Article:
Scientists have known for quite some time that when light strikes objects, electrons are excited causing a tiny bit of oscillation to occur that results in the creation of an electric field. They also know that the amount of oscillation differs between different types of materials; electrons in metals such as gold and silver, for example, tend to oscillate more than do electrons in other materials. But what hasn’t been well understood is what happens with electron oscillations in metals that are smaller than the wavelengths of light that are striking it.
To find out a team of researchers from the California Institute of Technology set up a laser that pulses very quickly for a very short period of time, exciting the electrons on the target, while at the same time also striking a photo cathode to create an electron pulse. As they describe in their report paper published in Science, the team has found that by timing the laser pulse, they can then effectively cause an interaction between the generated electrons and those in the electric field. And in so doing, they found that in some cases the introduction of the electrons caused an increase in energy, while at other times it caused a decrease.
The reason for the increase or decrease has to do with the moment in time that the electrons enter the electric field. If the electron arrives just ahead of an electric wave, it can in essence ride that wave causing an overall increase in energy, whereas if it lands in a trough, it causes a loss, as energy is dissipated due to electrons colliding. In many respects the phenomenon seen here is very similar to what has been found in recent research with tsunamis. If a tsunami wave comes ashore at the same moment that a natural wave is also coming ashore, the result is a much bigger wave than if the tsunami wave arrives when a trough is heading ashore.
The reason this is all exciting is because it means that it might be possible to change the way such things as solar arrays are used to collect energy, or how much heat is generated by computer chips. Also, as the team points out, it’s important because the underlying technology itself is a breakthrough of sorts in capturing high-speed events with very high precision which could help researchers in many fields, not just electronics.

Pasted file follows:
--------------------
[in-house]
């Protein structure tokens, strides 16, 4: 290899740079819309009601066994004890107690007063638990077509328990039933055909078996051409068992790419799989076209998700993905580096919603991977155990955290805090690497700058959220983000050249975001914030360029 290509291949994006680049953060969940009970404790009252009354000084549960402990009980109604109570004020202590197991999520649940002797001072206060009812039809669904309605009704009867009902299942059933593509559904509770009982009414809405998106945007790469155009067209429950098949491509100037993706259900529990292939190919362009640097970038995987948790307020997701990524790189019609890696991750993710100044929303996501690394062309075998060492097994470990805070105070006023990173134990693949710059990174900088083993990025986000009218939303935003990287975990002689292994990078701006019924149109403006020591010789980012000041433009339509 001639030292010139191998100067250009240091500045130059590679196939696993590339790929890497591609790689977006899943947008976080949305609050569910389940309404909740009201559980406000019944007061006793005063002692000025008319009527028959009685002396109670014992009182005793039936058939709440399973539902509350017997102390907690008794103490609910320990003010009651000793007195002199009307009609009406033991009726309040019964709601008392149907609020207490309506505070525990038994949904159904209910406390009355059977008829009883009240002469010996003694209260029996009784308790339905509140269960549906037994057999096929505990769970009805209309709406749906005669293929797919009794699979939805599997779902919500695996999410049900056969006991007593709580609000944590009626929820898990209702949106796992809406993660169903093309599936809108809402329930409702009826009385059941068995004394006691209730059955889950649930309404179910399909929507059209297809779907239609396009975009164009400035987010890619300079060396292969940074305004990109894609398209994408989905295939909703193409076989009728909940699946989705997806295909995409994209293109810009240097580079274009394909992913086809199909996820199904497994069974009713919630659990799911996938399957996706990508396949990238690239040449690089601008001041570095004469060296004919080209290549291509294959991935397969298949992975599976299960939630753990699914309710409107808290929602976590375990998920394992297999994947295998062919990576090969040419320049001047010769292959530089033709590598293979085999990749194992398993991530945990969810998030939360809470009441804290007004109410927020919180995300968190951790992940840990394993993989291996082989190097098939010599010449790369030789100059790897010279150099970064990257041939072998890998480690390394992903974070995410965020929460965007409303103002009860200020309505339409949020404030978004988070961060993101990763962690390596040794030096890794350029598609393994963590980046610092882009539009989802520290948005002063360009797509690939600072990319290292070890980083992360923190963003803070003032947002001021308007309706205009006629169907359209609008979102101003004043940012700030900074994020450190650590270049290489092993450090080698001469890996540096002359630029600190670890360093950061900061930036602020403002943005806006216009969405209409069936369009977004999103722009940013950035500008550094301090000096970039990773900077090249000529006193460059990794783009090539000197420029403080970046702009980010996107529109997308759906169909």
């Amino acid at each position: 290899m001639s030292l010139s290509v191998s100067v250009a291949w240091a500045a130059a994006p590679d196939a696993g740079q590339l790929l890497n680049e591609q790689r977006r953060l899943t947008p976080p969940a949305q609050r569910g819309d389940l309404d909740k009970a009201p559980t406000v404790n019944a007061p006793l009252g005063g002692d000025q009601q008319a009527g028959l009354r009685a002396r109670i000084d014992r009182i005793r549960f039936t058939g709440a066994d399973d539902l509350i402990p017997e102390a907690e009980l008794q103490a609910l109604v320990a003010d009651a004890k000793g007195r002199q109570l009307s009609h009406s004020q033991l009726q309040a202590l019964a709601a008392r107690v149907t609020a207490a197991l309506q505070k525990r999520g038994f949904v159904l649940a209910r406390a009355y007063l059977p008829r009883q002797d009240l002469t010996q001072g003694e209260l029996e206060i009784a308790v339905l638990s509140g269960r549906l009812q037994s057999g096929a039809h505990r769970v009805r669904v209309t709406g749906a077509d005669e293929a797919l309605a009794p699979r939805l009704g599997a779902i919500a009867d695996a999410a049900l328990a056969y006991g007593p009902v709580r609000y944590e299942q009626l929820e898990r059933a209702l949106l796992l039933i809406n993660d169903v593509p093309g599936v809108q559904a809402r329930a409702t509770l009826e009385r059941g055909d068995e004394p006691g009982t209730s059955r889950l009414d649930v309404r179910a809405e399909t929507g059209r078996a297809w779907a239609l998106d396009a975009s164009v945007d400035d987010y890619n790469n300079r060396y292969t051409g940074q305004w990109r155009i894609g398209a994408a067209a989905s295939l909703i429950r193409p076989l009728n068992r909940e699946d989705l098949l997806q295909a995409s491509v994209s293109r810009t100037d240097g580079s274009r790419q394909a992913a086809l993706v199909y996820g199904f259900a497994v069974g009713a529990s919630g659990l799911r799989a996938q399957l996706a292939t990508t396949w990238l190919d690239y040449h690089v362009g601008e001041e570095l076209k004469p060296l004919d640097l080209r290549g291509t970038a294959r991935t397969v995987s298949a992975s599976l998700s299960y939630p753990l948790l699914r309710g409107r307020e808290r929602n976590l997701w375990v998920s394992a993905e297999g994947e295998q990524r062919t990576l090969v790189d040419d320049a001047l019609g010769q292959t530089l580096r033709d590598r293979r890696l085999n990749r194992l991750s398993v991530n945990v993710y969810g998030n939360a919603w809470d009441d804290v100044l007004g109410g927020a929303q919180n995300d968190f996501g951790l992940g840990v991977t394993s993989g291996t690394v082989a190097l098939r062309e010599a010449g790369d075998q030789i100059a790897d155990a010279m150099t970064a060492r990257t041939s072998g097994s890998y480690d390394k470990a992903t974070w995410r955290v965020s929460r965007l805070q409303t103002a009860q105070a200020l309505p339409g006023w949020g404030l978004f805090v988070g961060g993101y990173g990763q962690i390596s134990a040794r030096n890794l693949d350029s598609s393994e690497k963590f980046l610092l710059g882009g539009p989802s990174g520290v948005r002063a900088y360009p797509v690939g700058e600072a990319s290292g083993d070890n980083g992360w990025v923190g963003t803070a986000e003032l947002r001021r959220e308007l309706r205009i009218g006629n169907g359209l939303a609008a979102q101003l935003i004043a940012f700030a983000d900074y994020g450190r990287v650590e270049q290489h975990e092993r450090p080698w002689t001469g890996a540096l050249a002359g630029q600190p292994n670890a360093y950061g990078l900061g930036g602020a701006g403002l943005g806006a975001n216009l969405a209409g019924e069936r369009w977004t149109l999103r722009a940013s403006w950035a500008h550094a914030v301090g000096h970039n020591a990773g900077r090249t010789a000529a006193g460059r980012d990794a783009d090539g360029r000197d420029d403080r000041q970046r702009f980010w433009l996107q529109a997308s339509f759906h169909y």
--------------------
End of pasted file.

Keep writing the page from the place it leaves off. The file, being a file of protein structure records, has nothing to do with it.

More information: Subparticle Ultrafast Spectrum Imaging in 4D Electron Microscopy, Science 6 January 2012: Vol. 335 no. 6064 pp. 59-64. DOI: 10.1126/science.1213504
Single-particle imaging of structures has become a powerful methodology in nanoscience and molecular and cell biology. We report the development of subparticle imaging with space, time, and energy resolutions of nanometers, femtoseconds, and millielectron volts, respectively. By using scanning electron probes across optically excited nanoparticles and interfaces, we simultaneously constructed energy-time and space-time maps. Spectrum images were then obtained for the nanoscale dielectric fields, with the energy resolution set by the photon rather than the electron, as demonstrated here with two examples (silver nanoparticles and the metallic copper–vacuum interface). This development thus combines the high spatial resolution of electron microscopy with the high energy resolution of optical techniques and ultrafast temporal response, opening the door to various applications in elemental analysis as well as mapping of interfaces and plasmonics.
PERSPECTIVE: Plasmonic Modes Revealed, Science 6 January 2012: Vol. 335 no. 6064 pp. 47-48. DOI: 10.1126/science.1215588
When nanostructures made of metals such as gold and silver are illuminated with visible light, plasmonic modes can be excited that cause conduction electrons to oscillate. This motion creates a pattern of electric fields, extending both within and outside the structure, that can be tuned by changing the particle size and shape to efficiently couple light to electronic processes. Practical applications of this coupling include improved harvesting of light for photovoltaics (1) and enhanced sensitivity for sensors based on light-emitting messenger molecules (2). Although there is well-developed theoretical understanding of how photons interact with nanostructures that are much smaller than their wavelength, we have few methods for measuring electric fields nearby and within nanoscale structures during photonic excitation. On page 59 of this issue, Yurtsever et al. (3) report using time-resolved electron energy gain/loss spectroscopy in an electron microscope to obtain spatially resolved maps of electric fields that result when nanoscale metal objects are illuminated by incident photons.